Infectious Disease

Black adults report being discriminated against in healthcare

August 13, 2021

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Black adults reported being discriminated against or unfairly judged by health care providers three times as often as white adults and twice as likely as Hispanic or “Latin” adults, according to recent survey data.

The survey was conducted by the Urban Institute with support from the Robert Wood Johnson Foundation in December 2020. The sample included more than 7,500 adults aged 18 to 64 years.

Source: The Urban Institute

Among respondents, 10.4% of black women and 4.2% of black men reported being treated or judged unfairly on the basis of race or ethnicity in a doctor’s office, clinic or hospital, compared with 5.8% of Hispanic or ” Latin “women, 4.6% of Hispanic or” Latinx “men, 1.3% of white women, and 1.1% of white men.

In a follow-up poll published by the same groups, 22 out of 39 black people who took part in a telephone interview said they were personally discriminated against or judged unfairly when seeking medical help at some point in their lives.

Sweet Gonzalez

Dulce Gonzalez, MPP, a research assistant in the Health Policy Center at the Urban Institute, and colleagues interviewed the respondents between December 2020 and February 2021. Of the interview sample, 24 respondents were women, two thirds had incomes below the poverty line, around 50% came from the south and 25% from the midwest.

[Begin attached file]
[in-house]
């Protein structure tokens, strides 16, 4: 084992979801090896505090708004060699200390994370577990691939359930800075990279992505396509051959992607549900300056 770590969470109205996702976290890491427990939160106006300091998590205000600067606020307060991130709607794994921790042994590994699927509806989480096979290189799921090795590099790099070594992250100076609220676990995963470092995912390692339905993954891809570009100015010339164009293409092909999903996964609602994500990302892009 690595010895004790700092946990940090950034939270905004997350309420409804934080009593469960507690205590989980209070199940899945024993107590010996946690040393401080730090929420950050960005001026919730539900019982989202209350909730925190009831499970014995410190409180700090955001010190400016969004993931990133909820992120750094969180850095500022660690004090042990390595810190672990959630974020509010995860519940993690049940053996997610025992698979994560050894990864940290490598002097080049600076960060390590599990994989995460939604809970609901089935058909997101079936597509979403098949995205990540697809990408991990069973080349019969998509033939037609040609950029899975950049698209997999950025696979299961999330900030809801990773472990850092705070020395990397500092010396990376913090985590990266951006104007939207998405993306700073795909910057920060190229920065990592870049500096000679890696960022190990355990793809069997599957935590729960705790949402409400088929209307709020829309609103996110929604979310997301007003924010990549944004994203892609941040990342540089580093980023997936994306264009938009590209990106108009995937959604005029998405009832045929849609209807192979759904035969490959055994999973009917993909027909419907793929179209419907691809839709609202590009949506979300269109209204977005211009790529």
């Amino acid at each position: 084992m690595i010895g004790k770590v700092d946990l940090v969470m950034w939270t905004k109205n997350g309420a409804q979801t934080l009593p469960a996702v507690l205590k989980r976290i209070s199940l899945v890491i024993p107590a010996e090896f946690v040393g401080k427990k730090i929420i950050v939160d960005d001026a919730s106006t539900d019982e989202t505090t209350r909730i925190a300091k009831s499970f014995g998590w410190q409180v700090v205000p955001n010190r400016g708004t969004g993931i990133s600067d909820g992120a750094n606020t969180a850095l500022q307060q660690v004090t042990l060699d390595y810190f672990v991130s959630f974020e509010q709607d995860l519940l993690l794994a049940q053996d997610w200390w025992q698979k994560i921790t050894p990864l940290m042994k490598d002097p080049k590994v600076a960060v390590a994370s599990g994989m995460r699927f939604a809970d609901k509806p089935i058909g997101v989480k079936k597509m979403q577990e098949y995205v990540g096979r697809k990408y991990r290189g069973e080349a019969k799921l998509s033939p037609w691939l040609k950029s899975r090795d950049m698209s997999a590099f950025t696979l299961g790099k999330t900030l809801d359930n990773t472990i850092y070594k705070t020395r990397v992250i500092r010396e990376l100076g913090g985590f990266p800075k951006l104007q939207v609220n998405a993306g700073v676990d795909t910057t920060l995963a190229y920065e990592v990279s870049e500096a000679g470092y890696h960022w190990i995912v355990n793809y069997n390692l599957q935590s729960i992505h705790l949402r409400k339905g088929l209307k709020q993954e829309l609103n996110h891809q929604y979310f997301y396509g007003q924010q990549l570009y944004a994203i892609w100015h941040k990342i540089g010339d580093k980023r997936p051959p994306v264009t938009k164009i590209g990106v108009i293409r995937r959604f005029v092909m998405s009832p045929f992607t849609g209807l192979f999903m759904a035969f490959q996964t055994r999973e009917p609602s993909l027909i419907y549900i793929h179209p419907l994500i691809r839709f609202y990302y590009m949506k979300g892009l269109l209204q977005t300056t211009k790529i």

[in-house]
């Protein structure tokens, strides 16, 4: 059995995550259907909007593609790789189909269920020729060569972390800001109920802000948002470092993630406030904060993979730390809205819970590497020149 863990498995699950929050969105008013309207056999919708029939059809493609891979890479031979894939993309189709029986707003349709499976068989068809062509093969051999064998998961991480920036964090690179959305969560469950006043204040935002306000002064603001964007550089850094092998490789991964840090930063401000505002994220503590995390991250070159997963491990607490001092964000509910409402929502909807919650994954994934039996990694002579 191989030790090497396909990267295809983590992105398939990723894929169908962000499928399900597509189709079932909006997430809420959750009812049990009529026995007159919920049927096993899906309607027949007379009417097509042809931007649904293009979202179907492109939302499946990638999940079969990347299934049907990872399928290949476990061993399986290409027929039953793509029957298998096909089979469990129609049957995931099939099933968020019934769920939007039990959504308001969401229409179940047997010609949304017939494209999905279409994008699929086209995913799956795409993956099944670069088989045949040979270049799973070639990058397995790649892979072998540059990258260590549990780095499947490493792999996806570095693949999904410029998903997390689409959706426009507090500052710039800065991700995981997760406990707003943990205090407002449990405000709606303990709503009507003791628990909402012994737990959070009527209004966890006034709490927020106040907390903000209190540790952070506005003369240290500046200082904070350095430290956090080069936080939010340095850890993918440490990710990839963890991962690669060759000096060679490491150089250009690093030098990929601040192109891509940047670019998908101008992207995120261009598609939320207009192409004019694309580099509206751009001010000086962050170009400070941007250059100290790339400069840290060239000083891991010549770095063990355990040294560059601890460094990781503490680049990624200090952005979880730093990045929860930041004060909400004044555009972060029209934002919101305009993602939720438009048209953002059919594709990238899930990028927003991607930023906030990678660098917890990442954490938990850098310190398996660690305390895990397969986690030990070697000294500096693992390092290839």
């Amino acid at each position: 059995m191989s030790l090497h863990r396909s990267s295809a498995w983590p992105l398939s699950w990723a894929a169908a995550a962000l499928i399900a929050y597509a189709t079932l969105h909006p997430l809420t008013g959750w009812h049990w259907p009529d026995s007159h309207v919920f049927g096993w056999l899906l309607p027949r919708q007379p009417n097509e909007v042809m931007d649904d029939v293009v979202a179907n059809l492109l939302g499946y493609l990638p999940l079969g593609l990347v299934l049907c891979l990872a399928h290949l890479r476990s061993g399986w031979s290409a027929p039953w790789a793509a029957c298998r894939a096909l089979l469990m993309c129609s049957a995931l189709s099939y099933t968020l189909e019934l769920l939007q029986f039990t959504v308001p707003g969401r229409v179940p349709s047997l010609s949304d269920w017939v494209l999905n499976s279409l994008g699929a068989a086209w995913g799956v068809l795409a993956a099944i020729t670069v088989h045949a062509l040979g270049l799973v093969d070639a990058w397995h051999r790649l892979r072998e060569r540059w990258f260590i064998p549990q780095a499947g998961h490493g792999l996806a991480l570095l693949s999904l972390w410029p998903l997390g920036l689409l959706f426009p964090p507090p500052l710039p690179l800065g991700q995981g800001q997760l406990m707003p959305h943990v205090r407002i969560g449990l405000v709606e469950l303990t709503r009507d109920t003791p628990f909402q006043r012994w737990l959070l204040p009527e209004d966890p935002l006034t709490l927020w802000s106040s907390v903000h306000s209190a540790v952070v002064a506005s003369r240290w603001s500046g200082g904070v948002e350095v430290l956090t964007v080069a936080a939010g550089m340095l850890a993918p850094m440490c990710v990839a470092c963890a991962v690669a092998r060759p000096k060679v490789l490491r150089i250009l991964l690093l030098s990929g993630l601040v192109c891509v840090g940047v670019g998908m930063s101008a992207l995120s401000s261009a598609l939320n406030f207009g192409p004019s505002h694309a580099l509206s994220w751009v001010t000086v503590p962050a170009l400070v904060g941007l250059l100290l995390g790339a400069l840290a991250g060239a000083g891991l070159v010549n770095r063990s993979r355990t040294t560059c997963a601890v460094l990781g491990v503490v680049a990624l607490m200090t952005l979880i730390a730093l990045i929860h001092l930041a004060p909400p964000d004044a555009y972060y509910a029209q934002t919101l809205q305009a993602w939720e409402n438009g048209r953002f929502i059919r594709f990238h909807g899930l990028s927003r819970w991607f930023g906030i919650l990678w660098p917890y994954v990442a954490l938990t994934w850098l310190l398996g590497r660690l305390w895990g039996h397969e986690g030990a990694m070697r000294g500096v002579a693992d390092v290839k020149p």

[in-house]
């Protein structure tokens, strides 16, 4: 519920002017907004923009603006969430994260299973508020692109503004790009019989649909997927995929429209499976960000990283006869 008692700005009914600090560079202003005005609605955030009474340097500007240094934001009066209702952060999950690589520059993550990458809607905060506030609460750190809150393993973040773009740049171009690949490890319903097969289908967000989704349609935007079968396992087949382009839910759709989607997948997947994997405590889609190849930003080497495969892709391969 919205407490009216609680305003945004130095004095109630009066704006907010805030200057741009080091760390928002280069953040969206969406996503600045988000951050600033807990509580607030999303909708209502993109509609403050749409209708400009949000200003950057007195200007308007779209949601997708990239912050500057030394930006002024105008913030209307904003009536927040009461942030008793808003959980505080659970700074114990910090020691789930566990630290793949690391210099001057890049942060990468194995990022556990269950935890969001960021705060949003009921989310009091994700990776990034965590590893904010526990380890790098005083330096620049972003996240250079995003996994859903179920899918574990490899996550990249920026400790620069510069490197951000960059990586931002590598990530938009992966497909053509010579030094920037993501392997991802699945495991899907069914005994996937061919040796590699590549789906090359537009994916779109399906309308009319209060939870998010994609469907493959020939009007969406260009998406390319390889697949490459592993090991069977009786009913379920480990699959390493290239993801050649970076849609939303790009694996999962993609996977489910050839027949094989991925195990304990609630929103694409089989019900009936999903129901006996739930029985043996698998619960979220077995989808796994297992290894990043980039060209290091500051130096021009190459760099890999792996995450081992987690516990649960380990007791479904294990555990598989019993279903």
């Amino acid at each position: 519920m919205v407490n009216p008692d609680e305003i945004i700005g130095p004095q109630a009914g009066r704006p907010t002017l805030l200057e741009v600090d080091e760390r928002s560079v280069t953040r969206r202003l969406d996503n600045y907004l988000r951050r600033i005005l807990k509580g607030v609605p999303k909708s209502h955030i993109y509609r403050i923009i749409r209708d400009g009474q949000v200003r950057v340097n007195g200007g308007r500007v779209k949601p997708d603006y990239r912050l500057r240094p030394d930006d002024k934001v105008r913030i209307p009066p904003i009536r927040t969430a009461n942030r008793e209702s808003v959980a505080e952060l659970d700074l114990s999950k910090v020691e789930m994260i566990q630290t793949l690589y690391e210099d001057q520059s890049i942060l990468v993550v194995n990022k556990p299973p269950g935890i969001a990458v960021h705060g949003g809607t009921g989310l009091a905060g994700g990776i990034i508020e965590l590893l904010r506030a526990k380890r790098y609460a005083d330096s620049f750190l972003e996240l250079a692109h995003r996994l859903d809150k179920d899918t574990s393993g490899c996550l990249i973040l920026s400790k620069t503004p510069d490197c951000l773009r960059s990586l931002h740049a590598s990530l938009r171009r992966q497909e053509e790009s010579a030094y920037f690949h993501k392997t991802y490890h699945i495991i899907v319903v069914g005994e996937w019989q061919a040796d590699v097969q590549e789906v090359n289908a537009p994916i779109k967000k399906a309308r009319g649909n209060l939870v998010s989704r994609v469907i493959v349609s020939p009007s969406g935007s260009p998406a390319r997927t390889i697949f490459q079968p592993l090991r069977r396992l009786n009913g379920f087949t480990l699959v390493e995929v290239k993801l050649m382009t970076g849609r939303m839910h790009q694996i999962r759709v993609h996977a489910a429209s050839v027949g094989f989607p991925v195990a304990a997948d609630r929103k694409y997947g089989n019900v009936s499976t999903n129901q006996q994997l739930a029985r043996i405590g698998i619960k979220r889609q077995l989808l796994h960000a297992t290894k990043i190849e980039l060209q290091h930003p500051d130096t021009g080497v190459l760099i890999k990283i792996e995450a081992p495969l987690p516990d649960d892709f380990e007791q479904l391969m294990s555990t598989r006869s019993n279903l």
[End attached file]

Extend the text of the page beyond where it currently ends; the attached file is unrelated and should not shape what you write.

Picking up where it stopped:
Of the 39 people, 12 said they had experienced discrimination and were unfairly judged in the previous year, 18 said they had not experienced discrimination or unfair judgments, and nine said they had not experienced discrimination but felt they were being disrespected by the health system. Most respondents indicated that the health system does not treat all patients equally.

Seventeen respondents said they had no direct experience of discrimination, but around half of them knew a family member or friend who had had such an experience. According to the data, women reported being discriminated against or judged more often than men.

Several factors cited by respondents as contributing to inequality were race and ethnicity, income, insurance status and gender. About a third of respondents preferred vendors who shared their race, largely because of cultural proficiency, according to Gonzalez and colleagues. Additionally, people who experienced perceived discrimination or unfair judgment were more reluctant to get COVID-19 vaccines.

Although around two-thirds of people had chronic health conditions, many reported delaying treatment, looking for a new health care provider, or not receiving treatment, Gonzalez said.

“All of these have implications for people’s ability to meet their health needs, including controlling or treating chronic conditions,” Gonzalez told Healio Primary Care. “This could really exacerbate health inequalities for Black and Hispanic / Latin American adults.”

References:

Municipal Institute. Black and African American Adults’ Perspectives on Discrimination and Unfair Judgment in Healthcare. https://www.urban.org/research/publication/black-and-african-american-adults-perspectives-diskrimination-and-unfair-judgment-health-care/view/related_publications. Retrieved August 10, 2021.

Municipal Institute. Perception of unfair treatment or judgment based on race or ethnicity in five situations. https://www.urban.org/research/publication/perceptions-unfair-treatment-or-judgment-due-race-or-ethnicity-five-settings. Retrieved August 10, 2021.

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Race and medicine

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